Tax Tip of the Week- Let’s Talk Meals & Entertainment Deductions

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Businessdinner_crop380w I regularly have conversations with my business owners about meals and entertainment deductions. A lot of business owner’s know they can deduct meal and entertainment expenses they just don’t know when or how to document theses items.

First, let’s go over what qualifies as a meal or entertainment deduction: (taken from 1040 Quickfinder 2010)

The cost of entertaining a client, customer or employee can qualify as an ordinary and necessary business expense. Entertainment activities can include the cost of meals (food, beverages, tax, and tip). Entertainment can be provided at facilities such as nightclubs, social clubs, sport facilities or theatres, or on hunting, fishing, vacation and similar trips.

To qualify for a deduction, the entertainment expense must be directly related to associate with the active conduct of a trade or business, or for the production or collection of income.

So what does this mean in English? If you take a client, employee or business associate out to eat or for a night on the town and you did this for a BUSINESS purpose you can take it as a business deduction. You can even host an event for clients, employees or business associates and take the expenses as a deduction if the event is held to benefit your business.

Of course this must be done in good reason. You shouldn’t spend $10,000 on a client wining and dining them when you only expect $200 dollars in business. That’s not good business plus if you were to be audited the IRS can rule the deduction excessive not allow them.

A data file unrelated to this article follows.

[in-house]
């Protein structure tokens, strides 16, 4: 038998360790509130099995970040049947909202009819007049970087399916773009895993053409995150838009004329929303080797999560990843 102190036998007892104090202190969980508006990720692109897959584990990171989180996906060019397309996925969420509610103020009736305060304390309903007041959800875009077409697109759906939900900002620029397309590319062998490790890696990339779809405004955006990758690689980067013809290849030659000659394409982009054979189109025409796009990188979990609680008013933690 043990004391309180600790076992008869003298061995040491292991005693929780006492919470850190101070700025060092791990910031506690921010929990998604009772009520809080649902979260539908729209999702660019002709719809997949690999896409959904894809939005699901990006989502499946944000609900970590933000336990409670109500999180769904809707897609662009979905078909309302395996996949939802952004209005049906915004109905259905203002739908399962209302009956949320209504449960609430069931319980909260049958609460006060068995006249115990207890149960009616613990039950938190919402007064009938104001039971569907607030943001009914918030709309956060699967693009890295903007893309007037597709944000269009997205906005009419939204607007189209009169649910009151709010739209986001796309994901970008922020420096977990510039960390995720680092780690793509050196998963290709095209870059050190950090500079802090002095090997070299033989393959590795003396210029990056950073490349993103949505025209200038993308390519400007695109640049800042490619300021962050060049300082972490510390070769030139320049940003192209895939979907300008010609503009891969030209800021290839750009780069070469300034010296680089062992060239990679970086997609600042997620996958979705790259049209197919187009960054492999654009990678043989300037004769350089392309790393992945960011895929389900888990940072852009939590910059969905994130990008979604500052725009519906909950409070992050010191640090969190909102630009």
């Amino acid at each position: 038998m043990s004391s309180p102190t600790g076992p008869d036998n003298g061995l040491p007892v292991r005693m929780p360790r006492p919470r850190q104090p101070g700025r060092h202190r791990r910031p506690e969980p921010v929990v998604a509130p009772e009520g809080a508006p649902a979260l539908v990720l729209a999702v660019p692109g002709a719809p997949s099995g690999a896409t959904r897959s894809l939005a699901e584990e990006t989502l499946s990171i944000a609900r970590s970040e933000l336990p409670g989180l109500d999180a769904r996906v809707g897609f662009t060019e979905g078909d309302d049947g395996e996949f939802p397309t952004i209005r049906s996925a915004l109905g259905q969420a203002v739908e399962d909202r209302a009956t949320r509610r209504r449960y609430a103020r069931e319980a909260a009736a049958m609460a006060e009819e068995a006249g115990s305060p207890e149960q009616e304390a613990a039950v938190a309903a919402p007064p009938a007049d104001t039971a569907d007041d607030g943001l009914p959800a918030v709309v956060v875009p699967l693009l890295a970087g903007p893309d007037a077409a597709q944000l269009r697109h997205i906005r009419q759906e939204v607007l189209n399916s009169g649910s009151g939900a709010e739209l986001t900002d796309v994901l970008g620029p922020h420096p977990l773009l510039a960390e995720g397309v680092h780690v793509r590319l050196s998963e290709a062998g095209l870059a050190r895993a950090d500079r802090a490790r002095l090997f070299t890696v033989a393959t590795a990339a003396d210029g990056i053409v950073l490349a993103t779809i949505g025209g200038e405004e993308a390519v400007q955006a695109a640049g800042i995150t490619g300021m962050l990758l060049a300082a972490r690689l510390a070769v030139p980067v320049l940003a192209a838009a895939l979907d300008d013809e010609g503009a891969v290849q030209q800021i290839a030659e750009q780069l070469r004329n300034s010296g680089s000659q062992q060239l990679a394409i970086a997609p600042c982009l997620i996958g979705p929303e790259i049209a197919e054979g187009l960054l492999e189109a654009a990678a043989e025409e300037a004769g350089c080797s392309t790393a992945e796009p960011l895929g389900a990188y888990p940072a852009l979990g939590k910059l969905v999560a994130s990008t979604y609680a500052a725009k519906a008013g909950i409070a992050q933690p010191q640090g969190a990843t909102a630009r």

Now when it comes to documenting these events YOU MUST SAVE THE RECIEPT!!! The IRS does not always want to accept bank or credit card statements as proof of a deduction! Also on the receipt you need to write who attended the event and what was the business purpose of it.

For example you take your staff to lunch to go over new policies you have set. You would need to keep the receipt, note who attended and the purpose, to go over new company policies and procedures. It’s as easy as that. But you need to make sure you do this step if you intend on deducting this expense.

And here is another kicker the IRS has, meal and entertainment deductions are limited to 50%. So, if you have $6,000 of meal and entertainment expenses the IRS will only allow you to deduct $3,000.

I know this a lot to take in but this is the general explanation of these types of deductions. If you need more information, just call my office at 915-857-8158 and we’ll do our best to clear this up for you.

Like any good CPA, I need to add a disclaimer: unfortunately, it is impossible to offer comprehensive tax info over the internet, no matter how well researched or written. And remember, I love my readers but having me bookmarked on your computer doesn’t make you a client: before relying on any information given on this site, contact a tax professional to discuss your particular situation.